“Ummm. No offense…but I am way happier than the average American – and I plan to keep it that way,” I replied. What I I didn’t say out loud was that the idea of being an average American was freaking me out. I just saw myself watching TV on a couch and having the big adventures of my life be camping out for Black Friday sales. I got on the internet that night, and while I was watching multiple YouTube videos of the surgery I was about to undergo, I saw an interesting blip on my Google search page: “UCSF: #2 renal transplant facility in the country”
Hmmm. So if the issue is they can’t cut the tumor out safely while it is attached to me, why not remove my kidney, cut the tumor out, confirm the margins are clear, then put it back in me?”
I called my surgeon the next morning. “Interesting. I’ll see what the tumor board has to say,” he said in response to my suggestion. (Since this was such an involved surgery, you have to get the OK from everyone on the team – in this case, uro-oncology, the transplant team, and other hospital folk.)
The next day he called: “OK. We decided that we can try the autotransplant – but one of the main reasons is because you are a rock climber and have a higher risk for trauma than the average person, and thus may have a higher need for 2 kidneys.” Woohoo! Being above average saves my scared ass again! (But that is soooo not the point I am trying to make here;)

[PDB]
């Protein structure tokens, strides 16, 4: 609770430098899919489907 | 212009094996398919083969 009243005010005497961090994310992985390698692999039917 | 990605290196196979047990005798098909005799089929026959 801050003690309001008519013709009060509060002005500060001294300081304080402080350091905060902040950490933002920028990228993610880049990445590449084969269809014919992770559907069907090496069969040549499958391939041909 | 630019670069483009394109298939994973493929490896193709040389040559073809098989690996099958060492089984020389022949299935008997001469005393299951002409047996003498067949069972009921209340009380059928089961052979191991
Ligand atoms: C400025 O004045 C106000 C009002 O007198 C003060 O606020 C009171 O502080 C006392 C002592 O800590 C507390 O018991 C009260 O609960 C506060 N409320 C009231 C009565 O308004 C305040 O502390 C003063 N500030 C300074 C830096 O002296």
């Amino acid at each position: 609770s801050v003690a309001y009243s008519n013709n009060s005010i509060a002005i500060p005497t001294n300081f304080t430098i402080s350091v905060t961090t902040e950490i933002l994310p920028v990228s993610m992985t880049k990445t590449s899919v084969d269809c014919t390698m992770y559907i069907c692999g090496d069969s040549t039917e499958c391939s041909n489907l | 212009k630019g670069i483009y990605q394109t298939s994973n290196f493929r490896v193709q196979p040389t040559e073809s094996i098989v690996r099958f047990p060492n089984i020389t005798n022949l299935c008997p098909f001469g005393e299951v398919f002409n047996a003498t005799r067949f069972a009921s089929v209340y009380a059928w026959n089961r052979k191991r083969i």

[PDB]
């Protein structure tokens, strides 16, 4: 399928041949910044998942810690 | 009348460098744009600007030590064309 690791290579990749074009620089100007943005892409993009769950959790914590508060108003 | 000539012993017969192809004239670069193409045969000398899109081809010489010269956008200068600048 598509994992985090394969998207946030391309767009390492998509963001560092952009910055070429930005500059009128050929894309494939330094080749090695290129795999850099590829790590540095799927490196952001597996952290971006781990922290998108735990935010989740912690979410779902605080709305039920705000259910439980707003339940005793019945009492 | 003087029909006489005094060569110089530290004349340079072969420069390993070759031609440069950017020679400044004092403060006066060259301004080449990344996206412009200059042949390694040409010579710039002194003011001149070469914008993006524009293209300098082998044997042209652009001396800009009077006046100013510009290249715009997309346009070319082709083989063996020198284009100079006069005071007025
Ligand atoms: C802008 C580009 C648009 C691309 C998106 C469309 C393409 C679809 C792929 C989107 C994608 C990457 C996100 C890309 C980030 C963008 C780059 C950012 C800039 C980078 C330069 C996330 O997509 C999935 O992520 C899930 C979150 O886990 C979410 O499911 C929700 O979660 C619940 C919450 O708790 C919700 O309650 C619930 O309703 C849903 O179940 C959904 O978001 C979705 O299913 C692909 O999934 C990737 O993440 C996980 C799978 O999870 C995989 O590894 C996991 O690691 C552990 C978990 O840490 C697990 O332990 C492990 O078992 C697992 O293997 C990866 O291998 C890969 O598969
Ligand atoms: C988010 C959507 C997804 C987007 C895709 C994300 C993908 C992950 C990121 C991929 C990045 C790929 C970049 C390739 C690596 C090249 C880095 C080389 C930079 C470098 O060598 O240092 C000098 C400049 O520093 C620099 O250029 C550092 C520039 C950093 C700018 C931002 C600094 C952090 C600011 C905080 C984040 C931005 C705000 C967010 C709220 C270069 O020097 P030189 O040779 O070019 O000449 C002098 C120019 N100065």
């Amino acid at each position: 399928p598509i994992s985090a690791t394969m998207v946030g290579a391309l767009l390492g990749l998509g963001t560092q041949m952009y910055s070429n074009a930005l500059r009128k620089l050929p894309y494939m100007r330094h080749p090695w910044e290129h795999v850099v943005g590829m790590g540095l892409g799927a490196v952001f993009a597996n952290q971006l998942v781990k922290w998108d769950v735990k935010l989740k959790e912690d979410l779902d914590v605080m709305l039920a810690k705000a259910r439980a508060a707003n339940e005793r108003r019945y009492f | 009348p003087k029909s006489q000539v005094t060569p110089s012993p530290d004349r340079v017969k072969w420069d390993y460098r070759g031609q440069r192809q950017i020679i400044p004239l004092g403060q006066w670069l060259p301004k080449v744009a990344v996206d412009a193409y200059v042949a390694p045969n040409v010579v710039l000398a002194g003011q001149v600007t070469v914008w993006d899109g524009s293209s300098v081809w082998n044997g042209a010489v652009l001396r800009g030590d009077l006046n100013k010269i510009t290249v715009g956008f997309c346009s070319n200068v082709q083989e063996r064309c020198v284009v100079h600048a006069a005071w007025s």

What’s poignant here isn’t the fact that I got the team to try a new surgery. What alarmed me was that the fear I felt when thinking I might end up average was all-consuming. Yes, the outcome was great for me in this scenario – but it always haunted me that it was my fear of being average that was the driving force. That it had been the driving force behind so many of my actions in the past.
So what’s wrong with striving to be above average when so many cool things can come of it? Like awesome adventure travel, getting to keep your organs, and free tuition, to name a few? When you have a “fear of being average” as your main motivation, you are also susceptible to a deep, wounding type of suffering, because your happiness is based on something outside of you: how you compare to others.
And as long as your happiness depends on where you stand in relation to others on the scale – even for something as noble as adventure or compassion or generosity – you will never have the kind of deep, radiant confidence (aka ziji!) that comes from knowing your own inherent self worth. So you know those days when you internet troll or just perseverate endlessly while comparing your life to others on Facebook or in “real life” – someone in a similar field as you or in your social circle or tribe – and you wonder why they seem happier or more loved or more famous or more exciting or more wealthy or more adventurous or more kind and compassionate or more relaxed … or more anything than you?